As noted, current traffic signal control algorithms cannot take full advantage of the rich vehicular information that will be available from IntelliDrive. As such, the goal of this project is to develop and investigate expected benefits of traffic signal control algorithms designed specifically to take advantage of IntelliDrive. The objectives are:
- To develop and evaluate new traffic signal control algorithms by fully utilizing new IntelliDrive data sources,
- To develop tools for generating meaningful arterial Measures of Effectiveness (MOEs) from IntelliDrive data sources, and
- To understand and document specific risks, constraints and opportunities of the developed algorithms in a large-scale deployment.
Investigation of Pavement Maintenance Support Applications of IntelliDrive (Final Report)
Completed by Auburn University, PI: Dr. David Bevly (email@example.com)
Maintenance of pavements represents one of the most important (and costly) functions of a transportation agency. To do so, DOT’s must regularly measure/rate the quality of its pavements. Currently, this involves “manual” visual inspection and, in some cases, use of a specialized van with ultrasonic and video sensors to measure rutting and other pavement distress. In current practice, pavement assessment is conducted only periodically due to the limited availability of specialized equipment and the high cost.
The international roughness index (IRI) is a standardized pavement roughness measurement that was developed in the 1980s. IRI is usually calculated from longitudinal profile measurements obtained during pavement profiling surveys using specialized equipment. Another important measurement needed for pavement maintenance is detecting and locating (mapping) potholes. It is expected that, using IntelliDrive probe vehicles, pavement condition may be assessed with greater coverage in a timelier manner. Finally, the goal of this project is to investigate if vehicular data available from IntelliDrive can be used to measure the pavement condition. Specific objectives include:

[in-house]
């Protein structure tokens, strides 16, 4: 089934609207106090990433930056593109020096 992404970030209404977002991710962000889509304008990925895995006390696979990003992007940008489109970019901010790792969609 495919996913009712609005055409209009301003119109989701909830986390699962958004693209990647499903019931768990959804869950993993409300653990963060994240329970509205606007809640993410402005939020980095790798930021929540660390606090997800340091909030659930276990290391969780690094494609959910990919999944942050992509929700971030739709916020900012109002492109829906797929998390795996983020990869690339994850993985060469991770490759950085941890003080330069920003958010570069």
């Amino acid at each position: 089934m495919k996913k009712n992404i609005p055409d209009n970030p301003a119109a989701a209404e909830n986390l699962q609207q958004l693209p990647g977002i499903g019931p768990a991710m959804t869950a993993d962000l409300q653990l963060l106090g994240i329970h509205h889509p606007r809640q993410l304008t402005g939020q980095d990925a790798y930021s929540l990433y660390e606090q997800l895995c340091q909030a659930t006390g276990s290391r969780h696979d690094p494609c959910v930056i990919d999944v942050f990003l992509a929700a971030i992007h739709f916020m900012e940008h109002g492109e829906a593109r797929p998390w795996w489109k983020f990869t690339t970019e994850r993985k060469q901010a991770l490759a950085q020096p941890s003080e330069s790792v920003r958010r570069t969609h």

- To develop estimates of the International Roughness Index (IRI),
- To detect and map potholes, and
- To understand and document specific risks, constraints and opportunities in a large-scale deployment of the proposed system.
Investigating the Potential Benefits of Broadcasted Signal Phase and Timing (SPAT) Data under IntelliDrive (Final Report)
Completed by University of California PATH Program, PI: Steve Shladover (firstname.lastname@example.org)
There exists potential to improve the traveler experience on urban arterials by providing Signal Phase and Timing (SPAT) data. With SPAT data, a driver would be able to adjust (and maintain) his/her speed – possibly with the help from an in-vehicle application – so that he/she can progress through intersections rather than having to change his speed frequently, i.e. accelerating in the middle of links, decelerating before the intersection, and accelerating again after the intersection. This may result in “eco-drive” type benefits such as less acceleration/deceleration which will culminate into less fuel consumptions as well as less vehicle emissions. There are also likely safety benefits that travelers may realize given the availability of SPAT data.
Considerable interest is growing in beginning the deployment of the infrastructure component of IntelliDrive by integrating Dedicated Short Range Communications (DSRC) in traffic controllers. This would provide the capability to quickly begin to broadcast SPAT data for use by IntelliDrive equipped vehicles. Hence an important need is to develop a concept of operations and to conduct high-level benefits assessment of applications that make use of SPAT data. With that, the goal of this project was set to investigate the potential benefits of using broadcasted SPAT data under an IntelliDrive environment. In order to accomplish the goal, several objectives identified are:
- To identify the use cases of SPAT data
- To develop concepts of operations for each of the identified use cases, and
- To conduct high level benefits assessment.